To record directly onto your computer the obvious solution is a USB microphone. Or is it?
Recording and sound editing software such as the open source Audacity have made recording and editing on your computer simple and powerful.
(Did I mention that Audacity is FREE?!)
But to use Audacity (or other audio software) you first need to get a sound signal into your computer.
Yes, there are a few USB microphones that plug directly into your computer.
Here’s one from MXL, a leader in quality microphones.
And of course for day-to-day recordings of adequate quality, you can use a USB mic with headset earphones, perfect for applications such as Dragon Naturally Speaking.
I have this USB headset. It is comfortable and does a fine job.
But for higher quality recording of voice for podcasting and song, guitar and other instruments, you may want to consider a different solution.
To record or broadcast better sound quality, you want a condenser microphone. Condenser mics require “phantom power.”
Problem: The USB port isn’t set up to provide the “phantom power” needed to to run a condenser mic.
Why do I want a condenser microphone? Is it that much better than a USB microphone?
Condenser mics are the standard for studio recording and performance.
Condenser mics come in many shapes, sizes, sensitivities, dynamic ranges and prices. Using condenser mics offers you (and your budget) options.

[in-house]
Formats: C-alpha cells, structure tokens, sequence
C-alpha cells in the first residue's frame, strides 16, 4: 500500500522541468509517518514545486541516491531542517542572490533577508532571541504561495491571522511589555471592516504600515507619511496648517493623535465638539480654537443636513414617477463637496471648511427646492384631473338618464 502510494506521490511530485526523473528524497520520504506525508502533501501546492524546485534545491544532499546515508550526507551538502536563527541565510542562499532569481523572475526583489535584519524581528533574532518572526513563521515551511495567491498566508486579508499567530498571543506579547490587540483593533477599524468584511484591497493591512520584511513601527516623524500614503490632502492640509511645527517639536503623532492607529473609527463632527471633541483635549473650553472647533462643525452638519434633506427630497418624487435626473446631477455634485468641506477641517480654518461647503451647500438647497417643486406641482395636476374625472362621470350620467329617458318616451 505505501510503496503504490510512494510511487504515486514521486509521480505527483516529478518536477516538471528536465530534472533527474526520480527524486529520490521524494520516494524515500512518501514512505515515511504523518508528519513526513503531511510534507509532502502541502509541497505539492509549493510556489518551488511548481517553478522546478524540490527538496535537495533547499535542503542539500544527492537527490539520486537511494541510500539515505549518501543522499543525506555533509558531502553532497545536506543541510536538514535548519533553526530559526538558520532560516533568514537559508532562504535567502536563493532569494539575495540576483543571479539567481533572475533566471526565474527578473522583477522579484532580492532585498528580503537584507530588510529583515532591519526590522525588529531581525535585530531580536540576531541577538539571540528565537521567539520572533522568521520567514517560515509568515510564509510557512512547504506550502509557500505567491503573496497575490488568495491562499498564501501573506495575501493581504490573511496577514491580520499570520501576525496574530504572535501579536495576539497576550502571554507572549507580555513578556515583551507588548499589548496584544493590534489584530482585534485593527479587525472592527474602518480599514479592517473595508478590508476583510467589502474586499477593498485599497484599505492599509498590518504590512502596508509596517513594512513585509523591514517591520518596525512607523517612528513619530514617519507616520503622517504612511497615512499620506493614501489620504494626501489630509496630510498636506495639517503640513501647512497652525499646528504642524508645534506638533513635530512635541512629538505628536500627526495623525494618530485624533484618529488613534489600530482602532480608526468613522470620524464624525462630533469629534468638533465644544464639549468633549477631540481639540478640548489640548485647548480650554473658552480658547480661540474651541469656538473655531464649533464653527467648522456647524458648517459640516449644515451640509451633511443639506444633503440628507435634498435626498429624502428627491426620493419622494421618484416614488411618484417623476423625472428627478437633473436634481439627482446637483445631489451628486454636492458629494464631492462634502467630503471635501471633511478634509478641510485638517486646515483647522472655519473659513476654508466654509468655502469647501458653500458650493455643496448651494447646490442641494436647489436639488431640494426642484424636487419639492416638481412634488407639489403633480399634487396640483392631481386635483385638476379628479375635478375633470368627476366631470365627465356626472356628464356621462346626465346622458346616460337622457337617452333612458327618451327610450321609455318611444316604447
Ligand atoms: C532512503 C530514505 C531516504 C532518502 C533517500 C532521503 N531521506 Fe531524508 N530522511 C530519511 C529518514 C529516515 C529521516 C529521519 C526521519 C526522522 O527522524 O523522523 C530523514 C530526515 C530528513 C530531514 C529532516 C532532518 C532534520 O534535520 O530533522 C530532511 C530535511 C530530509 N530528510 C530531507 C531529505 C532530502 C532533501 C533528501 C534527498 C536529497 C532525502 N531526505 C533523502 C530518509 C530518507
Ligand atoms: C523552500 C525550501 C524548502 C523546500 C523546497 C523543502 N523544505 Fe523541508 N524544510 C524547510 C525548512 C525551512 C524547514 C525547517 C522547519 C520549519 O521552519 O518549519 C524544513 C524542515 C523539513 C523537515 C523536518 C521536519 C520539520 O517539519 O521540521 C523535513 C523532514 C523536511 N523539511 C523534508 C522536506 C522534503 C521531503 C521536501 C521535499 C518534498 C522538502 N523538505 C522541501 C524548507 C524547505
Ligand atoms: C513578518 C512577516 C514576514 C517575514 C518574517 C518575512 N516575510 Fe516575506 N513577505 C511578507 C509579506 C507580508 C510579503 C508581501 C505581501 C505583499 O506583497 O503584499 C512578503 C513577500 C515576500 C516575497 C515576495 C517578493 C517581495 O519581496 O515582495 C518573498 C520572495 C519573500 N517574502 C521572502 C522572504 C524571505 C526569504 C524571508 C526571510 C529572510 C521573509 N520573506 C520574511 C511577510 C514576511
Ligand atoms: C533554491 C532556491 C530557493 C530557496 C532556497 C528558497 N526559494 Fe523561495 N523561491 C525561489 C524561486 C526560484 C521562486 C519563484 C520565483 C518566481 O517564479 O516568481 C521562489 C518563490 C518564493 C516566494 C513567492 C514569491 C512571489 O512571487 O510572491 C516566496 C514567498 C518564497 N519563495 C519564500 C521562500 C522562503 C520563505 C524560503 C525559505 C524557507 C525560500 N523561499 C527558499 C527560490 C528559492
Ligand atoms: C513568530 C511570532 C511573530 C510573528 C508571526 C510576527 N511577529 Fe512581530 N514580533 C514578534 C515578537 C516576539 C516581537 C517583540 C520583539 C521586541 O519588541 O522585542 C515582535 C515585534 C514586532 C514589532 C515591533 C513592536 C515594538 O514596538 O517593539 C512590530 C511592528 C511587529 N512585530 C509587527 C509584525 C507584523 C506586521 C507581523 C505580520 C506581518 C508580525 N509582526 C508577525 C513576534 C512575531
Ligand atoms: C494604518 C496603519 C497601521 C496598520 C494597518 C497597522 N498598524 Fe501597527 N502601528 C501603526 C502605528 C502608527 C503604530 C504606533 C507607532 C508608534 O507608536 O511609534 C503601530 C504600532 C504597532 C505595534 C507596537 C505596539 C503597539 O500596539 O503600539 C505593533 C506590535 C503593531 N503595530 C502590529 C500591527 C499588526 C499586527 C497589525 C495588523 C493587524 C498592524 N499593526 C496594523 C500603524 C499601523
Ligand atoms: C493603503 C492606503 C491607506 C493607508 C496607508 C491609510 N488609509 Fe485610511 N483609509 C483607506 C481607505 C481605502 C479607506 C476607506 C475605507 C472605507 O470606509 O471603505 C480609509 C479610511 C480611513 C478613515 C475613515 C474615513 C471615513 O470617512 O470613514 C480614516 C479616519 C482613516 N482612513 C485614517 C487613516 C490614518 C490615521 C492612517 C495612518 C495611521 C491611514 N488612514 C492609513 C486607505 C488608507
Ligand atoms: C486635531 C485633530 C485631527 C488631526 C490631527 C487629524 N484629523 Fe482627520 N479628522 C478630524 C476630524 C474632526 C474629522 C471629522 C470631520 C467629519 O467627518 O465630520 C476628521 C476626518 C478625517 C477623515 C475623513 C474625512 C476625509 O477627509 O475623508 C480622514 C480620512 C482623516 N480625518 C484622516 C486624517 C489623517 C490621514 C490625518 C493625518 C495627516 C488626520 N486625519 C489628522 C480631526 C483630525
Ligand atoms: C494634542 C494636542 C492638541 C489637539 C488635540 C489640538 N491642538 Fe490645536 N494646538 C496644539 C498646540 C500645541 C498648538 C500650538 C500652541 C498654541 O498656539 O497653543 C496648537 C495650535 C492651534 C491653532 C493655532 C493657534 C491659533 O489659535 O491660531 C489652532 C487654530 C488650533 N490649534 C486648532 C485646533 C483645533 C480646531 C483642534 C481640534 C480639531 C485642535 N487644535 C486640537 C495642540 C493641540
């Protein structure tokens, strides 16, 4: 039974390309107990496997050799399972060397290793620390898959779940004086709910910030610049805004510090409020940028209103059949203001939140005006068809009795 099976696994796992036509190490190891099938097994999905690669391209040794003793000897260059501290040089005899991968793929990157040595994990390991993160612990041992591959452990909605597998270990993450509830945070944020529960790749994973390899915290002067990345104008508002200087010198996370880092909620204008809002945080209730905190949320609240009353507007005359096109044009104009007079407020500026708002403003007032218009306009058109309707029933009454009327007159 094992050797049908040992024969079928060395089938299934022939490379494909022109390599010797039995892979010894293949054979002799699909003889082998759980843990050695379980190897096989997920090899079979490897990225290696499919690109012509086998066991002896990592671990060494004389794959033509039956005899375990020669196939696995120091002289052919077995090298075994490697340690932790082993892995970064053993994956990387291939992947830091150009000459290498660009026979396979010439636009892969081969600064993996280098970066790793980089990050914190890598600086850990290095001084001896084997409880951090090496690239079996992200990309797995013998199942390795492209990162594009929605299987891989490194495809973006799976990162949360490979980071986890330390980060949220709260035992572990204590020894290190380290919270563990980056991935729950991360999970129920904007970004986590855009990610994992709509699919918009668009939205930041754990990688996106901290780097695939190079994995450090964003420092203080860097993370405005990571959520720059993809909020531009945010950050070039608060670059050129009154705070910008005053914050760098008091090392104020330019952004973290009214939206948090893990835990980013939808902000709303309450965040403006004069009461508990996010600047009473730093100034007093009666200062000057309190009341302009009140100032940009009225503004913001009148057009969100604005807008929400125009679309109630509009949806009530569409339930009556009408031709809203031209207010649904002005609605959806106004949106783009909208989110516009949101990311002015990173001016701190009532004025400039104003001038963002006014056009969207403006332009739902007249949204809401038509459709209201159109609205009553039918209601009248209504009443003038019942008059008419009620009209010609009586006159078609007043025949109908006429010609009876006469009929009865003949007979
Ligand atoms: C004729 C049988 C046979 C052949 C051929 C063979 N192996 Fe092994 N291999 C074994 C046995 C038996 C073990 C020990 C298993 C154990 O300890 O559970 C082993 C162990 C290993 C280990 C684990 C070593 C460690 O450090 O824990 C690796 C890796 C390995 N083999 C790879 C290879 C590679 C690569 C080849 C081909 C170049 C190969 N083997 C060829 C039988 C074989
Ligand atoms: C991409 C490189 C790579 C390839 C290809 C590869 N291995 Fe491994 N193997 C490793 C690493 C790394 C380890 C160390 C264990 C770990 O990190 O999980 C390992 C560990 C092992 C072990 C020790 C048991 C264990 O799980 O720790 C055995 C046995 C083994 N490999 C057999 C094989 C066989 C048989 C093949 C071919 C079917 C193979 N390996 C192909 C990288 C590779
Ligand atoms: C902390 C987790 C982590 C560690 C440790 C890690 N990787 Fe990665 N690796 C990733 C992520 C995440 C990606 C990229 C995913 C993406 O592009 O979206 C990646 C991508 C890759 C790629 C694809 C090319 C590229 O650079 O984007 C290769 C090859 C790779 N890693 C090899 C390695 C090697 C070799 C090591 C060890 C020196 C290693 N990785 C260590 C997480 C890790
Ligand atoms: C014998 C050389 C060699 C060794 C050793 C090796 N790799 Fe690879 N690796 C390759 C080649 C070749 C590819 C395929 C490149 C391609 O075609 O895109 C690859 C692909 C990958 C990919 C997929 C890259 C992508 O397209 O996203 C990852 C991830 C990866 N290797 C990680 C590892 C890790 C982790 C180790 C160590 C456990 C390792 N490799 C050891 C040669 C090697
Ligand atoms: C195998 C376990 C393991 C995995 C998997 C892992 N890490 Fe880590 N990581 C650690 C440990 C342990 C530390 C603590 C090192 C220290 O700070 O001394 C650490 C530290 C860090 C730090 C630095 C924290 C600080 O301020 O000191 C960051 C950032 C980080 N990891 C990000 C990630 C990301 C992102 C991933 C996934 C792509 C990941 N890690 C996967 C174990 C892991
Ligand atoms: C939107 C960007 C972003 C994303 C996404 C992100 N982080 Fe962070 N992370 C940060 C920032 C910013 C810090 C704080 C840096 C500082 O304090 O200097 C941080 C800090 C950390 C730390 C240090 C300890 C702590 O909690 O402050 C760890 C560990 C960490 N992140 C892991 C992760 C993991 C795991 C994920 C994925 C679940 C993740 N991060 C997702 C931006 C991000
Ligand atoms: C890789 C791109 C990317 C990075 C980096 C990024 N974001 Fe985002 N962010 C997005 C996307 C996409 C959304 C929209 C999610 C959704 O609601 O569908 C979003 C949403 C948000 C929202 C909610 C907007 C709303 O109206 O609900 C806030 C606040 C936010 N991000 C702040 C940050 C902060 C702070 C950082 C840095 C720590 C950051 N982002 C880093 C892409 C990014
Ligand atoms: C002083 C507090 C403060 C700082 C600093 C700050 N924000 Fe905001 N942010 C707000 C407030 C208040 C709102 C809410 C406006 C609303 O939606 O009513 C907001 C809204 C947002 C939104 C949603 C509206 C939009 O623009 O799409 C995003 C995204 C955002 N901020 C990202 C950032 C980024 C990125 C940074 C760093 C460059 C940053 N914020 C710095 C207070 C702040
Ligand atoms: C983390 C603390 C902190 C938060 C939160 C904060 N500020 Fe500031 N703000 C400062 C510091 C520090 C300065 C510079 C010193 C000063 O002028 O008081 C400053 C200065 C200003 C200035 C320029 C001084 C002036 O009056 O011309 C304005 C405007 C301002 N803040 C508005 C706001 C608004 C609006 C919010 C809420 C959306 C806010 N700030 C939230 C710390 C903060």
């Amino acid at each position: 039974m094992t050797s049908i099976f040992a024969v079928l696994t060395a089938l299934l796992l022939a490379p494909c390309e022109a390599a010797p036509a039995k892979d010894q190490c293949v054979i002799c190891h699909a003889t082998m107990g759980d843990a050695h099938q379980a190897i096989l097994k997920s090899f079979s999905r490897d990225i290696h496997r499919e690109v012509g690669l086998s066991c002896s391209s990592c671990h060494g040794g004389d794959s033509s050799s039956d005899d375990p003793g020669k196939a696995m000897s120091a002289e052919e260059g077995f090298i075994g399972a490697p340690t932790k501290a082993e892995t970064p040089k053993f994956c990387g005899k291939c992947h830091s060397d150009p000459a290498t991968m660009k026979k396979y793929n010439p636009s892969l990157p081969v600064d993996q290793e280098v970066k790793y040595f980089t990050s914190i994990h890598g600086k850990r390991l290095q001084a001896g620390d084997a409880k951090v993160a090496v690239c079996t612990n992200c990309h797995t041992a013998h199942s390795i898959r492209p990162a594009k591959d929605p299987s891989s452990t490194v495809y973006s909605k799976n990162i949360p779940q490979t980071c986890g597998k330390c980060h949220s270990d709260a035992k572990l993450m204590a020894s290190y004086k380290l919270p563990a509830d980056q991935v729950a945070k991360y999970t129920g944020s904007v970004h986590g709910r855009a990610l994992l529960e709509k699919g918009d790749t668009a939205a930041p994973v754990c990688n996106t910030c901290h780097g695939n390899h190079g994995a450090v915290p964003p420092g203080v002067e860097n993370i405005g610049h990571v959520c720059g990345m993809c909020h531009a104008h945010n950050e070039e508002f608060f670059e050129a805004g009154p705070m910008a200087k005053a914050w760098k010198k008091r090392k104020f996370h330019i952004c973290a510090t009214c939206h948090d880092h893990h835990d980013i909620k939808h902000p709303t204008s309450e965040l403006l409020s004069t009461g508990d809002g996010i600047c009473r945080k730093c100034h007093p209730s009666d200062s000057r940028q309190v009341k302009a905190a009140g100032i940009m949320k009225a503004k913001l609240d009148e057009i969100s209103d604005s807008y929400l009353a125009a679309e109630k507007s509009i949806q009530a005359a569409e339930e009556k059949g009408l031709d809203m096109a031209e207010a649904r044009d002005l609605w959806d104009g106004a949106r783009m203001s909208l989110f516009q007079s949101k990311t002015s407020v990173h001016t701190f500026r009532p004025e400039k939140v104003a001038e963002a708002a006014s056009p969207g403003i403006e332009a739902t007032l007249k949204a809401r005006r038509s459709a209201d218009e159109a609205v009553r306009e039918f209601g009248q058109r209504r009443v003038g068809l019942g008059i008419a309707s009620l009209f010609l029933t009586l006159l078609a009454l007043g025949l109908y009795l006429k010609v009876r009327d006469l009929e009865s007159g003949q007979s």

Dynamic condenser microphones such as the Shure PG48-XLR Cardioid Dynamic Vocal Microphone with XLR-to-XLR Cableare the recognized workhorses of vocalists (and rugged enough to pound nails).
Condenser mics offer excellent signal to noise ratio (low hum) and gain (amplification).
Condenser mics use the standard three-prong XLR connector. That means buying condenser mics is an investment in equipment that interfaces with standard amps, mixers — basically everything. Whereas, USB mics have one purpose – to connect to your computer.
It’s the Sound
I’ve used both types of mics. Even a medium-priced condenser mic has a rich, powerful sound. You can really hear the difference.
OK let’s assume you now are convinced that condenser microphones are the way to go.
How the heck do you hook up a condenser mic to your computer?
Enter the TASCAM US-200 2-in/4-out USB 2.0 Audio Interface . . . → Read More: Talking (or Singing) to Your Computer? USB Microphone vs. USB Audio Interface